Look to others for responses that confirm, contribute to or challenge their understanding of themselves. 2-5yrs Learn social skills and enjoy talking to other children and adults. Seek out others to share experiences with. Respond to wishes and feelings of other people. Feel safe/secure and show sense of trust. Form friendships with others. Will demonstrate flexibility and adapt behaviour to different events, situations or changes in routine. Can contribute to own wellbeing and self-control. 5-8yrs Show a strong interest in friends and may prefer to play with friends of the same gender.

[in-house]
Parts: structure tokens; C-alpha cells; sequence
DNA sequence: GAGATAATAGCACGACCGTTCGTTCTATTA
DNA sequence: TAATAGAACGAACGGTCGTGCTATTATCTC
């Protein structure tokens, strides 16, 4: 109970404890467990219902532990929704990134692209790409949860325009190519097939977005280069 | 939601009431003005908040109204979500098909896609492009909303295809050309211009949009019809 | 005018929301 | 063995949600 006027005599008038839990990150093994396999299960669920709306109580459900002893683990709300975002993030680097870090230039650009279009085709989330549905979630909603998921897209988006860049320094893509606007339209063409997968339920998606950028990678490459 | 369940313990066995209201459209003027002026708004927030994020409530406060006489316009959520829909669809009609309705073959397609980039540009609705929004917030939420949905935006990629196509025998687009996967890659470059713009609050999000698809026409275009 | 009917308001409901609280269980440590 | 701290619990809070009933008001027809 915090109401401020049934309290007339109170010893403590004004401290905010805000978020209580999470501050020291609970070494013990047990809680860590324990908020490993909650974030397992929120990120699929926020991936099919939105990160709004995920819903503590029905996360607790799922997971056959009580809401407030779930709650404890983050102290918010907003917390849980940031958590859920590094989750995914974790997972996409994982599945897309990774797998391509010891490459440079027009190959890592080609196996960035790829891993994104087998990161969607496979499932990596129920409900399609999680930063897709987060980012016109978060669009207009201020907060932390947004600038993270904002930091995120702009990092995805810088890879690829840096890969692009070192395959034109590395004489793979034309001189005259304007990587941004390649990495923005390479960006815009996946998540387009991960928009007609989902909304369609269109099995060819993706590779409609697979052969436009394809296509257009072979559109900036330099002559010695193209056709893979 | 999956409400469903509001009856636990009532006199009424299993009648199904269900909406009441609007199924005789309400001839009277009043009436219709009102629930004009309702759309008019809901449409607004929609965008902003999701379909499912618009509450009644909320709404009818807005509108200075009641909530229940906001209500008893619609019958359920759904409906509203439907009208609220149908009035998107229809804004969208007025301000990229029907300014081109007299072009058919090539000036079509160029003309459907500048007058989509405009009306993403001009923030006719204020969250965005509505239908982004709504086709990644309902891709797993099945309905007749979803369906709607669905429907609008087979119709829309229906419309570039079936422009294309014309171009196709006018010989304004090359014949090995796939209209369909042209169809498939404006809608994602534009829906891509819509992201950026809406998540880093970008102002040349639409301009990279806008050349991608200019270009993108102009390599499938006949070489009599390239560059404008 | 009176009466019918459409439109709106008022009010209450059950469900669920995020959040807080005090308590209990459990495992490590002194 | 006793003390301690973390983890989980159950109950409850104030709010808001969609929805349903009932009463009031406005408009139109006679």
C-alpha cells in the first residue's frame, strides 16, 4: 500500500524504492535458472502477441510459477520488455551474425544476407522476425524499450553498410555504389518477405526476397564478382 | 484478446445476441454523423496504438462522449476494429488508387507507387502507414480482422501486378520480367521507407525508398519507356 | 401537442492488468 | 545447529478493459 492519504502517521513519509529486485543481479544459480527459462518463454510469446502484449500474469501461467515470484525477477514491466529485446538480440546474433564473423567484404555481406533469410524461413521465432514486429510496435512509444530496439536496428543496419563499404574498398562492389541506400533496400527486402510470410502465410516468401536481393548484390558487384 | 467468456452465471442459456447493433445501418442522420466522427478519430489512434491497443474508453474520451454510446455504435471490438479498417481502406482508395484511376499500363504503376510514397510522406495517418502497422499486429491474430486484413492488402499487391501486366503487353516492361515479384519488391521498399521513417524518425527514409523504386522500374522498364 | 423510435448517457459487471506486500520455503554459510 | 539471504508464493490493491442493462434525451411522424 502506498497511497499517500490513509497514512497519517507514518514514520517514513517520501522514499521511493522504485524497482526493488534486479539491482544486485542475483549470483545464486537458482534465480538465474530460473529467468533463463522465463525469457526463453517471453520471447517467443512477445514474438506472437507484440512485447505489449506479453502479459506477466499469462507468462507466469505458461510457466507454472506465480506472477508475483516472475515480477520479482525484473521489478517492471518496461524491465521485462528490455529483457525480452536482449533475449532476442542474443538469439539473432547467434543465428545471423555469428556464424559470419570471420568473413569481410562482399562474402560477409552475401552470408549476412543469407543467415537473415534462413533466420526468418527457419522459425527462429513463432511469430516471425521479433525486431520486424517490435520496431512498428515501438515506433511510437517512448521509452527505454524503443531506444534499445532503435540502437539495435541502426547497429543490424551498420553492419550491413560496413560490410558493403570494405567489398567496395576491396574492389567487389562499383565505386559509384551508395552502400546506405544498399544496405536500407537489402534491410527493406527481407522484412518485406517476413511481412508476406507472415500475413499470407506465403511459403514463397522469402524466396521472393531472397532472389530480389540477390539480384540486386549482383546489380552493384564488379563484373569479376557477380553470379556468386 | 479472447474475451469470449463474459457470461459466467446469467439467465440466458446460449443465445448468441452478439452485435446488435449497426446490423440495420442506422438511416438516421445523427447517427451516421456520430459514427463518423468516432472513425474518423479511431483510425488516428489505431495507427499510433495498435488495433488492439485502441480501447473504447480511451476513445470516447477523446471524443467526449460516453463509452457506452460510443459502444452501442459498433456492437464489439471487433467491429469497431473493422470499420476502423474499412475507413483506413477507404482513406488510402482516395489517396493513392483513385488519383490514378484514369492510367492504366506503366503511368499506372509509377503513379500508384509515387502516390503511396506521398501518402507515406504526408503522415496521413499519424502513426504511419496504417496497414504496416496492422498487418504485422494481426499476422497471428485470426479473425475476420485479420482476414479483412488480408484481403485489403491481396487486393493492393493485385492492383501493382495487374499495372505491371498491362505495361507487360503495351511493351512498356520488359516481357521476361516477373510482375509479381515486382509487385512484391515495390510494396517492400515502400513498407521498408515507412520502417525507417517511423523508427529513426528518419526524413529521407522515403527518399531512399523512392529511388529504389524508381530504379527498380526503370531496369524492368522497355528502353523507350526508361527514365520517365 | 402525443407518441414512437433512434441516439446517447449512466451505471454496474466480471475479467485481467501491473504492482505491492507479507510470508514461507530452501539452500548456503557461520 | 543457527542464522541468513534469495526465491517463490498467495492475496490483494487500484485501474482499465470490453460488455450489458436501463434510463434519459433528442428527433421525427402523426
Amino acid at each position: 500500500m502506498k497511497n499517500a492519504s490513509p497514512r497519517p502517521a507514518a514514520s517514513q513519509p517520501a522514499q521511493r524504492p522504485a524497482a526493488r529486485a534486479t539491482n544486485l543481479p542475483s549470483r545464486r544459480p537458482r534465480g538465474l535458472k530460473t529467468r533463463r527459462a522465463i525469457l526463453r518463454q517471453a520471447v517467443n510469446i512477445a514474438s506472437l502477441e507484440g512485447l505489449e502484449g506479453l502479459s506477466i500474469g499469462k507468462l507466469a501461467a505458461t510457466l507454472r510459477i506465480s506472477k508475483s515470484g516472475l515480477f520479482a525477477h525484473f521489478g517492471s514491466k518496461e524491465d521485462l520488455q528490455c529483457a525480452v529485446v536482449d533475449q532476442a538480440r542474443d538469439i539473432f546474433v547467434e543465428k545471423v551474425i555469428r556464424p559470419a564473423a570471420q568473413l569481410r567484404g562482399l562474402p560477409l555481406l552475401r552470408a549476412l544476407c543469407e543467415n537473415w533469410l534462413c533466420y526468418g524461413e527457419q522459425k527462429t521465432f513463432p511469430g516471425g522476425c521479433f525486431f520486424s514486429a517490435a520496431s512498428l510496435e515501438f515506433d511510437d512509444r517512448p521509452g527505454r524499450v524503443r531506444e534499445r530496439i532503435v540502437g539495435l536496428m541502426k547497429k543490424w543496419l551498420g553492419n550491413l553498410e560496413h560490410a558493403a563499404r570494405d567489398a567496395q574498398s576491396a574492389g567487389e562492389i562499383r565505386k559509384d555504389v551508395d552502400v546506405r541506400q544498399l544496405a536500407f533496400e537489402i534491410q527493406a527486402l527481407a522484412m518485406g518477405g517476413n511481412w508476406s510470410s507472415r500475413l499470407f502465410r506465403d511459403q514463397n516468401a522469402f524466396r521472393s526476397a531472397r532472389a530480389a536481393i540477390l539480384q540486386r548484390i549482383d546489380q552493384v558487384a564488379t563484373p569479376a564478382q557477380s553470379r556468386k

Begin to develop self-discipline and become less self-centred. Begin to understand rules but may see right and wrong as an absolute. They begin to compare themselves to others around them. Will often seek an adults approval. More sensitive about other’s needs, but may find it difficult to talk about their own feelings. They may show a fear of something by drawing or “acting out”. 9-12yrs They develop the ability to understand the views and opinions of others. Become able to solve their own social issues like fights with friends or siblings. Their sense of what is important is influenced by friends and school. 2-15yrs They become annoyed by younger siblings. Withdraw from parents who become labelled “old fashioned”. Boys will usually resist any show of affection. Start feeling parents are too restrictive and need less family interaction and companionship. Have less intense friendships with those of the same gender and females will show more interest in the opposite sex than males do. Will usually have a group of friends rather than one close friend. 16-19yrs Sometimes feel that parents are “too interested” and feelings towards parents will range from friendly to hostile.